Pramila Jayapal Throws Cold Water on Biden Agenda Rebrand Hopes

Rep. Pramila Jayapal, D-Wash., speaks to reporters as she walks out of a House Democratic Progressive Caucus meeting on Capitol Hill in Washington, Thursday, Oct. 28, 2021. (AP Photo/Andrew Harnik)
AP Photo/Andrew Harnik

Rep. Pramila Jayapal (D-WA) on Thursday threw cold water on President Biden’s rebrand of his Build Back Better agenda.

“There are too many ‘no’ votes for the BIF [bipartisan infrastructure bill] to pass” today, she told reporters.

While speaking earlier in the day, Jayapal, the leader of the 95 member Progressive Caucus, relayed Biden’s fresh reconciliation topline number of $1.85 trillion may not be supported by Sen. Joe Manchin (D-WV) and Sen. Kyrsten Sinema (D-AZ). Jayapal has indicated she will not support the measure until both senators are on board with the package.

Sen. Kyrsten Sinema, D-Ariz., center, joined from left by, Sen. Susan Collins, R-Maine, Sen. Rob Portman, R-Ohio, Sen. Joe Manchin, D-W.Va., and Sen. Jeanne Shaheen, D-N.H., speaks to reporters just after a vote to start work on a nearly $1 trillion bipartisan infrastructure package, at the Capitol in Washington, Wednesday, July 28, 2021. (AP Photo/J. Scott Applewhite)

Sen. Kyrsten Sinema, D-Ariz., and Sen. Joe Manchin, D-W.Va. at the Capitol in Washington, Wednesday, July 28, 2021. (AP Photo/J. Scott Applewhite)

Jayapal, however, said that Biden on Thursday expressed belief he could whip up all the votes necessary to pass the largest welfare bill since Lyndon Johnson’s Great Society legislation in the 1960s. “He’s confident he can get the votes,” she said.

WASHINGTON, DC - OCTOBER 28: (L-R) U.S. President Joe Biden and Speaker of the House Nancy Pelosi leave a meeting with House Democrats at the U.S. Capitol on Capitol Hill October 28, 2021 in Washington, DC. President Biden will meet with House Democrats on Thursday morning to try and secure a vote on the Senate-passed bipartisan infrastructure bill and discuss his multi-trillion social policy spending bill. (Photo by Drew Angerer/Getty Images)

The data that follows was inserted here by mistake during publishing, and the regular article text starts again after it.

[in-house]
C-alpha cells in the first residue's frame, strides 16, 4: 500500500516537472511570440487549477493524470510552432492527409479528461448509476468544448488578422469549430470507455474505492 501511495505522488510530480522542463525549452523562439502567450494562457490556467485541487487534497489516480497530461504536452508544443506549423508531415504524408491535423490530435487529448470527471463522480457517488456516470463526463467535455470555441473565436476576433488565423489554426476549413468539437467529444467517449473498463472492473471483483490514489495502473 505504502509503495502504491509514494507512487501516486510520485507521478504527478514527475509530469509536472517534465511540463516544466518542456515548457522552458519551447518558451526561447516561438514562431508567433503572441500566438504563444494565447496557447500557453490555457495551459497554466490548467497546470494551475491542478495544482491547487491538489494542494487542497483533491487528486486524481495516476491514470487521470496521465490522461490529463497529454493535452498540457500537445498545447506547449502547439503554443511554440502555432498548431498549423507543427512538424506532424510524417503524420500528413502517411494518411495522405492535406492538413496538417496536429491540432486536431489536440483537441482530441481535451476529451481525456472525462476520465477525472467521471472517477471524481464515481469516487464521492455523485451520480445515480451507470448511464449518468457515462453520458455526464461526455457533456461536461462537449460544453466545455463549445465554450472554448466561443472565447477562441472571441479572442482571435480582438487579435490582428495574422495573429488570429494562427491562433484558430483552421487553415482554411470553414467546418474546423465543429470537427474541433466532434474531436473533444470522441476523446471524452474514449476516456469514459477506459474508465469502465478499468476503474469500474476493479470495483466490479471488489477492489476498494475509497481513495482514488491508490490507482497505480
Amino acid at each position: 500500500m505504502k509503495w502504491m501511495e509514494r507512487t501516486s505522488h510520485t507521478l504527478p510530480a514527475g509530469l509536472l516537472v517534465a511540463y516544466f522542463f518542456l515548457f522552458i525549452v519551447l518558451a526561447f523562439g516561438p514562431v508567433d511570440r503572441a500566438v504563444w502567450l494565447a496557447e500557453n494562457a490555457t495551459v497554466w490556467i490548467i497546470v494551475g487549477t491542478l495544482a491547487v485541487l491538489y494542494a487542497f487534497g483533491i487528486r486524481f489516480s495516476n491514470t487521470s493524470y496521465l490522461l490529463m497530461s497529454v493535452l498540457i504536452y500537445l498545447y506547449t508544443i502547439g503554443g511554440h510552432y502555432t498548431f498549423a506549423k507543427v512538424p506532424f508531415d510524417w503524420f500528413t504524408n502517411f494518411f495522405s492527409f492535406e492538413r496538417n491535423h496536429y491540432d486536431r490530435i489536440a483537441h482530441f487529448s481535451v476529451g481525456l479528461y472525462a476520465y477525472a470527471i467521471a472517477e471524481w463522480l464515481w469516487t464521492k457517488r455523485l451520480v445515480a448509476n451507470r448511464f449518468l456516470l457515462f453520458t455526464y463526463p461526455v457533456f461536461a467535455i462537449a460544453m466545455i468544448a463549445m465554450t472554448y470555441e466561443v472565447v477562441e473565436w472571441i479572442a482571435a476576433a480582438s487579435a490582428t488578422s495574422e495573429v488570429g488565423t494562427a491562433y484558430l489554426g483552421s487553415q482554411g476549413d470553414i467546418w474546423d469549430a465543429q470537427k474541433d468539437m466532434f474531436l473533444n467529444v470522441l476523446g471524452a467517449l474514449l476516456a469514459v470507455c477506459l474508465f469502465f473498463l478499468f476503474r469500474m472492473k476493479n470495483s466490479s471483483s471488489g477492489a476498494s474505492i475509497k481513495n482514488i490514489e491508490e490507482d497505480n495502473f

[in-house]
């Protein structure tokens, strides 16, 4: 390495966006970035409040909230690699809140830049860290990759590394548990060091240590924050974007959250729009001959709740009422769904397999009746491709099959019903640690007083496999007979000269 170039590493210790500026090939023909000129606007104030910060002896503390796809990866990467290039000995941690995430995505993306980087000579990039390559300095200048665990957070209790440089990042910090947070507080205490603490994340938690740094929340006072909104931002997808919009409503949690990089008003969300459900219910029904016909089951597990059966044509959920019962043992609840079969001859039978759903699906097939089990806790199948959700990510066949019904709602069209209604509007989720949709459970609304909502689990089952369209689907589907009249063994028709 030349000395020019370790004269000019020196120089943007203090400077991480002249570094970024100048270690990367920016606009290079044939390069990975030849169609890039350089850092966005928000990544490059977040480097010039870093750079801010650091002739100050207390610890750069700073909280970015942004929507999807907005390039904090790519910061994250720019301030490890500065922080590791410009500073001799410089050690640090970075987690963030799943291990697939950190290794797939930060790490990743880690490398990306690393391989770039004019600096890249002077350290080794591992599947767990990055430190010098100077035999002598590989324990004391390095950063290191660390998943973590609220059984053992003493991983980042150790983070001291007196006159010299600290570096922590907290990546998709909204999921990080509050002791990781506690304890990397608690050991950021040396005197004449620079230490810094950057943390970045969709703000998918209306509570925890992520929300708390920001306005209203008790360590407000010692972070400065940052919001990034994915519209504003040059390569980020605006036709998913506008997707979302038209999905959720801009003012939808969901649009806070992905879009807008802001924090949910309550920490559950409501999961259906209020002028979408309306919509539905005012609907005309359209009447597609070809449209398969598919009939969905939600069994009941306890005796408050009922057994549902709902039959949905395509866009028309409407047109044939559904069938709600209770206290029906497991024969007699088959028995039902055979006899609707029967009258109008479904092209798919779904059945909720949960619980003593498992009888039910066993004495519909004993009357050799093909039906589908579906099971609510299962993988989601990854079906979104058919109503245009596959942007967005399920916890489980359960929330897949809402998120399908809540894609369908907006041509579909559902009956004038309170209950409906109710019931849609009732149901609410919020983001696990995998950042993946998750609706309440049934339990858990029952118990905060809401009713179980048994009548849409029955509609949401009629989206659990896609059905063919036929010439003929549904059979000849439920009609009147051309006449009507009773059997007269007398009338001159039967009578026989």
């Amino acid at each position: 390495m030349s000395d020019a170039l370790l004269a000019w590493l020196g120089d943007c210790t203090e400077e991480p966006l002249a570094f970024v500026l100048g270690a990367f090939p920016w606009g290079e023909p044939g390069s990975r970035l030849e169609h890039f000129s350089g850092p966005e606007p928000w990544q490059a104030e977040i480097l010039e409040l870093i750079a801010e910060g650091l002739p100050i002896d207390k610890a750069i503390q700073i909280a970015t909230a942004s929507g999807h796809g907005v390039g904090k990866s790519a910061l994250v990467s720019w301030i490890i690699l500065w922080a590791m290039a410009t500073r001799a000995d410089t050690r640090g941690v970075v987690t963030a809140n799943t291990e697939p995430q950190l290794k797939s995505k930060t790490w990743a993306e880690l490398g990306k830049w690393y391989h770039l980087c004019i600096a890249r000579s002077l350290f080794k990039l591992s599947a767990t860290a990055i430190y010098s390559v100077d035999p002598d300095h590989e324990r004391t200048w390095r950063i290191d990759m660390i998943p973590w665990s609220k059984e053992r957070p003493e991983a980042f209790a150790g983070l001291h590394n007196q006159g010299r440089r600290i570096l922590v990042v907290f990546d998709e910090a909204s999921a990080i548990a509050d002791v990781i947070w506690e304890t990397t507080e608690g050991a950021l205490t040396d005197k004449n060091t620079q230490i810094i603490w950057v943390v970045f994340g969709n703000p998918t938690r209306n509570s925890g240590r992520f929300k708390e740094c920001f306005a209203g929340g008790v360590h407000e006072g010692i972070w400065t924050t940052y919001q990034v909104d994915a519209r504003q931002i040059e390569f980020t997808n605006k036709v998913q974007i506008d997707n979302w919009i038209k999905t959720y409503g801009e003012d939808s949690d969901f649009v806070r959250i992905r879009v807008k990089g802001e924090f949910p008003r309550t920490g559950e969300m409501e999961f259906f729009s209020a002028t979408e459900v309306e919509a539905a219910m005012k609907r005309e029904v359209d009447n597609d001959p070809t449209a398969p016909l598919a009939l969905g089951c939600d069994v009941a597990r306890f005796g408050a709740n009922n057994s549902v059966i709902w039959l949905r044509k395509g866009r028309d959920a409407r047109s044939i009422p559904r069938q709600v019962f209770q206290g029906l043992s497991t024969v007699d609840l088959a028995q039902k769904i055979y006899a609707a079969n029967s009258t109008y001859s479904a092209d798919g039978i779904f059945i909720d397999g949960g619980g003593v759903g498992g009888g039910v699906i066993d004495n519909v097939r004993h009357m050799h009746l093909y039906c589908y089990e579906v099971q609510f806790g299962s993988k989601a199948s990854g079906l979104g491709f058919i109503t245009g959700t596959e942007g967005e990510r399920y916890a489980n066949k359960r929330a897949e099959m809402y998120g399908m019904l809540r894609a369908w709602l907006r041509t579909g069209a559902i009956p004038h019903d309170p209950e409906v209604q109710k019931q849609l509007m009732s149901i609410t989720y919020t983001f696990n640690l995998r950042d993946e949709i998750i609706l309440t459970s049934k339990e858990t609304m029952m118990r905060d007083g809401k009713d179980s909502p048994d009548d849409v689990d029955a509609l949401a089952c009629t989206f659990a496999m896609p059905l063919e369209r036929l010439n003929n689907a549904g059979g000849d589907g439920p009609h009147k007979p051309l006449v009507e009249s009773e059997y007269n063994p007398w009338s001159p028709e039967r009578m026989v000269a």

U.S. President Joe Biden and Speaker of the House Nancy Pelosi leave a meeting with House Democrats at the U.S. Capitol on Capitol Hill October 28, 2021 in Washington, DC. (Photo by Drew Angerer/Getty Images)

Jayapal also noted she and her caucus have not seen the final version of the legislation. The White House only released a framework Thursday. “The first step is we’ve gotta see the legislation,” she demanded before suggesting Pelosi does not have the votes to pass the measure at all.

Jayapal’s words are significant due to House Speaker Nancy Pelosi’s (D-CA) expectation the newly released reconciliation framework will unlock the $2.1 trillion “bipartisan” infrastructure bill stuck in the House. Pelosi is whipping up votes to pass the infrastructure bill Thursday afternoon or evening.

It is unknown if Biden’s framework has fully satisfied the far-left demands to win the vote. Both Jayapal and Rep. Alexandria Ocasio-Cortez (D-NY) are two members who said they will not vote for the infrastructure bill without the reconciliation package being fully supported by Manchin and Sinema.

Sinema released a statement Thursday indicating she may cave and allow Biden’s agenda to become law:

After months of productive, good-faith negotiations with President Biden and the White House, we have made significant progress on the proposed budget reconciliation package. I look forward to getting this done, expanding economic opportunities and helping everyday families get ahead.

Sen. Bernie Sanders (I-VT), the primary author of Biden agenda, told reporters Wednesday it would be “inconceivable” he would vote for the framework the way it was currently written.

The Biden’s framework includes the following:

  • $555 billion for climate change provisions
  • $400 billion for subsidized child care and pre-k
  • $200 billion for a child tax credit
  • $100 billion for amnesty, though the Senate parliamentarian has opposed such a feature
  • 15 percent corporate minimum tax on corporations

The framework does not include many of the far-left’s demands:

  • SALT deduction
  • Medicare benefits, such as dental, hearing and vision
  • Subsidies for proscription drugs

Biden reportedly told Democrat lawmakers Thursday that if his agenda was enacted, it “would be greater and more significant that FDR and LBJ combined,” Politico reported.

Follow Wendell Husebø on Twitter @WendellHusebø

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